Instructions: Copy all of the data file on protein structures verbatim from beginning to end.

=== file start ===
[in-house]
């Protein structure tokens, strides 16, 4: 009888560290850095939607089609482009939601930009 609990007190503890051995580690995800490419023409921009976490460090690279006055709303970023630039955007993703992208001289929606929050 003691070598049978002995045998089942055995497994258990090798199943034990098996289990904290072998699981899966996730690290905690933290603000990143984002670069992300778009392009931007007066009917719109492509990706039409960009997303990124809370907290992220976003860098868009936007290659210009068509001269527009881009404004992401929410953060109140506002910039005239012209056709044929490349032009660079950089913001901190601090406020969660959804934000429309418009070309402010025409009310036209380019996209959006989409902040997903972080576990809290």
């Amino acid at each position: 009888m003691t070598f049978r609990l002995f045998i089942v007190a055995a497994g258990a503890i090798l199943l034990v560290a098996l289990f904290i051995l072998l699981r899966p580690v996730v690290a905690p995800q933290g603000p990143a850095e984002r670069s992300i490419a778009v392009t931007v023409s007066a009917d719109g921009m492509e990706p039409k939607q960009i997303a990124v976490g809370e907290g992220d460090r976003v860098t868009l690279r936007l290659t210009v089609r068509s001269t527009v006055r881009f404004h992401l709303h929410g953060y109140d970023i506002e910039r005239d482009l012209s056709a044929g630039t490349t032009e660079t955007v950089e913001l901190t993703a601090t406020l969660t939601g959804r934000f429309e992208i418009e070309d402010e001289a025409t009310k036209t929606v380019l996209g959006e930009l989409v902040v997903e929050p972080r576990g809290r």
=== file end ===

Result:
[in-house]
């Protein structure tokens, strides 16, 4: 009888560290850095939607089609482009939601930009 609990007190503890051995580690995800490419023409921009976490460090690279006055709303970023630039955007993703992208001289929606929050 003691070598049978002995045998089942055995497994258990090798199943034990098996289990904290072998699981899966996730690290905690933290603000990143984002670069992300778009392009931007007066009917719109492509990706039409960009997303990124809370907290992220976003860098868009936007290659210009068509001269527009881009404004992401929410953060109140506002910039005239012209056709044929490349032009660079950089913001901190601090406020969660959804934000429309418009070309402010025409009310036209380019996209959006989409902040997903972080576990809290």
């Amino acid at each position: 009888m003691t070598f049978r609990l002995f045998i089942v007190a055995a497994g258990a503890i090798l199943l034990v560290a098996l289990f904290i051995l072998l699981r899966p580690v996730v690290a905690p995800q933290g603000p990143a850095e984002r670069s992300i490419a778009v392009t931007v023409s007066a009917d719109g921009m492509e990706p039409k939607q960009i997303a990124v976490g809370e907290g992220d460090r976003v860098t868009l690279r936007l290659t210009v089609r068509s001269t527009v006055r881009f404004h992401l709303h929410g953060y109140d970023i506002e910039r005239d482009l012209s056709a044929g630039t490349t032009e660079t955007v950089e913001l901190t993703a601090t406020l969660t939601g959804r934000f429309e992208i418009e070309d402010e001289a025409t009310k036209t929606v380019l996209g959006e930009l989409v902040v997903e929050p972080r576990g809290r």